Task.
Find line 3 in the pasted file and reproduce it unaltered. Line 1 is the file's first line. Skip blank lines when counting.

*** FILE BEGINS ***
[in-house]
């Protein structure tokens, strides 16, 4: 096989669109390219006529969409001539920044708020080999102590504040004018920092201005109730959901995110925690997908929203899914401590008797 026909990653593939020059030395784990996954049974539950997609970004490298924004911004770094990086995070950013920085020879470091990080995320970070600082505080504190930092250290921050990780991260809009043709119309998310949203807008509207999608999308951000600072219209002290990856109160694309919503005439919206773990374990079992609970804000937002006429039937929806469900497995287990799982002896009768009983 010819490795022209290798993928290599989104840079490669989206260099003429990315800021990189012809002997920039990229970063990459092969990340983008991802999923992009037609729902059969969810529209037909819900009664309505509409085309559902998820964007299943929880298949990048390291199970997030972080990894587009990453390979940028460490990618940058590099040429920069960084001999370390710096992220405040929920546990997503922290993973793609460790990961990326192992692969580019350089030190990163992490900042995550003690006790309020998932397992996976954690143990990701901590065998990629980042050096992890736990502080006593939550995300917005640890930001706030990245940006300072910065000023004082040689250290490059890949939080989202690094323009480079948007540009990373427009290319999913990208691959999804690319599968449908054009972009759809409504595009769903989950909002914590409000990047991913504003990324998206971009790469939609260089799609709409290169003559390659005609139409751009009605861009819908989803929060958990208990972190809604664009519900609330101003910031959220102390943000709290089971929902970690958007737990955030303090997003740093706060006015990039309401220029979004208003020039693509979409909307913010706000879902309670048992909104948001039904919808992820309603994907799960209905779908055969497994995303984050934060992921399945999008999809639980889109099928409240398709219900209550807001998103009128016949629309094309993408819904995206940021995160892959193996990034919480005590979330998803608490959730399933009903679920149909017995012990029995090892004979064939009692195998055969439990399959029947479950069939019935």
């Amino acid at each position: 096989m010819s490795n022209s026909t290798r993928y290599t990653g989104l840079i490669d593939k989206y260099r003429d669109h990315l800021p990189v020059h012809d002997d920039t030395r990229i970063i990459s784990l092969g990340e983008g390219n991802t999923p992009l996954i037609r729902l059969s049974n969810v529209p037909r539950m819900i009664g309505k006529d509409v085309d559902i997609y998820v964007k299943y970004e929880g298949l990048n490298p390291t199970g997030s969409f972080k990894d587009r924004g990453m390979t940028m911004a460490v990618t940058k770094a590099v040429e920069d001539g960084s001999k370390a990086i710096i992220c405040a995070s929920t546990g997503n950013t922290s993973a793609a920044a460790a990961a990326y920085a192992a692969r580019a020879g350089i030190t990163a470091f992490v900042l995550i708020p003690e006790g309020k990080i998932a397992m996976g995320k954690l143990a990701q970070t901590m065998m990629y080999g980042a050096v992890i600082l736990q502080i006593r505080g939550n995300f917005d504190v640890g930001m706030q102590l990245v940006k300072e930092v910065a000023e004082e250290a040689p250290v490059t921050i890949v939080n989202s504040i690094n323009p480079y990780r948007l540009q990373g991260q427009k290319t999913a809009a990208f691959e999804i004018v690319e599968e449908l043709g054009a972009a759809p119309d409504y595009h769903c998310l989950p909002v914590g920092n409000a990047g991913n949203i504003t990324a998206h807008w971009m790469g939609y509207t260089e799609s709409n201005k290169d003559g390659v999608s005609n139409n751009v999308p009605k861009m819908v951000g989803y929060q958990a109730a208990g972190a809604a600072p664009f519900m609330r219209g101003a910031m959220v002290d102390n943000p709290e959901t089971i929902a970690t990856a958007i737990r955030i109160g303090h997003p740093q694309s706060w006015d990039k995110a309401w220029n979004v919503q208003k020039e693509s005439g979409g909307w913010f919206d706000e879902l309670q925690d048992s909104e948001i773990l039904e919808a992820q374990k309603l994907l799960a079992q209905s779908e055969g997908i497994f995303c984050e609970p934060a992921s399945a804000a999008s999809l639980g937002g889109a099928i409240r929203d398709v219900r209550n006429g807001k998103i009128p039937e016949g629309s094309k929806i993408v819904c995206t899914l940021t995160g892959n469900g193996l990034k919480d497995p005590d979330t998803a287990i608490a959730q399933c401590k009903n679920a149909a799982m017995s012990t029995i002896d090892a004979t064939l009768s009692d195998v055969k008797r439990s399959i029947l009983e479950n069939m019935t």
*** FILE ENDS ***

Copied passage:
């Amino acid at each position: 096989m010819s490795n022209s026909t290798r993928y290599t990653g989104l840079i490669d593939k989206y260099r003429d669109h990315l800021p990189v020059h012809d002997d920039t030395r990229i970063i990459s784990l092969g990340e983008g390219n991802t999923p992009l996954i037609r729902l059969s049974n969810v529209p037909r539950m819900i009664g309505k006529d509409v085309d559902i997609y998820v964007k299943y970004e929880g298949l990048n490298p390291t199970g997030s969409f972080k990894d587009r924004g990453m390979t940028m911004a460490v990618t940058k770094a590099v040429e920069d001539g960084s001999k370390a990086i710096i992220c405040a995070s929920t546990g997503n950013t922290s993973a793609a920044a460790a990961a990326y920085a192992a692969r580019a020879g350089i030190t990163a470091f992490v900042l995550i708020p003690e006790g309020k990080i998932a397992m996976g995320k954690l143990a990701q970070t901590m065998m990629y080999g980042a050096v992890i600082l736990q502080i006593r505080g939550n995300f917005d504190v640890g930001m706030q102590l990245v940006k300072e930092v910065a000023e004082e250290a040689p250290v490059t921050i890949v939080n989202s504040i690094n323009p480079y990780r948007l540009q990373g991260q427009k290319t999913a809009a990208f691959e999804i004018v690319e599968e449908l043709g054009a972009a759809p119309d409504y595009h769903c998310l989950p909002v914590g920092n409000a990047g991913n949203i504003t990324a998206h807008w971009m790469g939609y509207t260089e799609s709409n201005k290169d003559g390659v999608s005609n139409n751009v999308p009605k861009m819908v951000g989803y929060q958990a109730a208990g972190a809604a600072p664009f519900m609330r219209g101003a910031m959220v002290d102390n943000p709290e959901t089971i929902a970690t990856a958007i737990r955030i109160g303090h997003p740093q694309s706060w006015d990039k995110a309401w220029n979004v919503q208003k020039e693509s005439g979409g909307w913010f919206d706000e879902l309670q925690d048992s909104e948001i773990l039904e919808a992820q374990k309603l994907l799960a079992q209905s779908e055969g997908i497994f995303c984050e609970p934060a992921s399945a804000a999008s999809l639980g937002g889109a099928i409240r929203d398709v219900r209550n006429g807001k998103i009128p039937e016949g629309s094309k929806i993408v819904c995206t899914l940021t995160g892959n469900g193996l990034k919480d497995p005590d979330t998803a287990i608490a959730q399933c401590k009903n679920a149909a799982m017995s012990t029995i002896d090892a004979t064939l009768s009692d195998v055969k008797r439990s399959i029947l009983e479950n069939m019935t």